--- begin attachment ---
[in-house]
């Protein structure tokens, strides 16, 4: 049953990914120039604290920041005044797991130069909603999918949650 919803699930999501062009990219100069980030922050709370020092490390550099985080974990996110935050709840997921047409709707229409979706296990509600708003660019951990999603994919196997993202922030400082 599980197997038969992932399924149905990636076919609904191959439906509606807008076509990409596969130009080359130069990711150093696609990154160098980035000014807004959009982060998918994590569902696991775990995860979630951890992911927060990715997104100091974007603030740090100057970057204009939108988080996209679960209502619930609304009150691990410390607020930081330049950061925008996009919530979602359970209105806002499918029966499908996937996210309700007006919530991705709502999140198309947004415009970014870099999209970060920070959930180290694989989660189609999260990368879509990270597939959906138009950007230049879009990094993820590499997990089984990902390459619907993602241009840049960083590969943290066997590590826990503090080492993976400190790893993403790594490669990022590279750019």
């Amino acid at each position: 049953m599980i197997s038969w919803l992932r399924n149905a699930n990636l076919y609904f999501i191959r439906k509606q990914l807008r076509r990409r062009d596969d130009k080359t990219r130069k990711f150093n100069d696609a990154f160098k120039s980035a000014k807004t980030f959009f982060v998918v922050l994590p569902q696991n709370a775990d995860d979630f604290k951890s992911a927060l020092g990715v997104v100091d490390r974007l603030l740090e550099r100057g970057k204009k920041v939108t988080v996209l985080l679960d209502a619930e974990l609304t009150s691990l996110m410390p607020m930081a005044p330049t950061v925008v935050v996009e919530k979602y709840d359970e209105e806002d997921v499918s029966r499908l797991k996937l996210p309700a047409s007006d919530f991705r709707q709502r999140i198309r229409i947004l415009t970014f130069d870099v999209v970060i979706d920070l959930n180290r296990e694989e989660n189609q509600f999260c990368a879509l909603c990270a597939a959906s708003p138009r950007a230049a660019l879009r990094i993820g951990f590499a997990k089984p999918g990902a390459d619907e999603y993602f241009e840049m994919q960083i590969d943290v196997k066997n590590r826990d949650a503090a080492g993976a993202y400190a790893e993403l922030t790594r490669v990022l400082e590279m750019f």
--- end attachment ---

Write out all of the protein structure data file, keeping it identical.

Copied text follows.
[in-house]
């Protein structure tokens, strides 16, 4: 049953990914120039604290920041005044797991130069909603999918949650 919803699930999501062009990219100069980030922050709370020092490390550099985080974990996110935050709840997921047409709707229409979706296990509600708003660019951990999603994919196997993202922030400082 599980197997038969992932399924149905990636076919609904191959439906509606807008076509990409596969130009080359130069990711150093696609990154160098980035000014807004959009982060998918994590569902696991775990995860979630951890992911927060990715997104100091974007603030740090100057970057204009939108988080996209679960209502619930609304009150691990410390607020930081330049950061925008996009919530979602359970209105806002499918029966499908996937996210309700007006919530991705709502999140198309947004415009970014870099999209970060920070959930180290694989989660189609999260990368879509990270597939959906138009950007230049879009990094993820590499997990089984990902390459619907993602241009840049960083590969943290066997590590826990503090080492993976400190790893993403790594490669990022590279750019």
């Amino acid at each position: 049953m599980i197997s038969w919803l992932r399924n149905a699930n990636l076919y609904f999501i191959r439906k509606q990914l807008r076509r990409r062009d596969d130009k080359t990219r130069k990711f150093n100069d696609a990154f160098k120039s980035a000014k807004t980030f959009f982060v998918v922050l994590p569902q696991n709370a775990d995860d979630f604290k951890s992911a927060l020092g990715v997104v100091d490390r974007l603030l740090e550099r100057g970057k204009k920041v939108t988080v996209l985080l679960d209502a619930e974990l609304t009150s691990l996110m410390p607020m930081a005044p330049t950061v925008v935050v996009e919530k979602y709840d359970e209105e806002d997921v499918s029966r499908l797991k996937l996210p309700a047409s007006d919530f991705r709707q709502r999140i198309r229409i947004l415009t970014f130069d870099v999209v970060i979706d920070l959930n180290r296990e694989e989660n189609q509600f999260c990368a879509l909603c990270a597939a959906s708003p138009r950007a230049a660019l879009r990094i993820g951990f590499a997990k089984p999918g990902a390459d619907e999603y993602f241009e840049m994919q960083i590969d943290v196997k066997n590590r826990d949650a503090a080492g993976a993202y400190a790893e993403l922030t790594r490669v990022l400082e590279m750019f």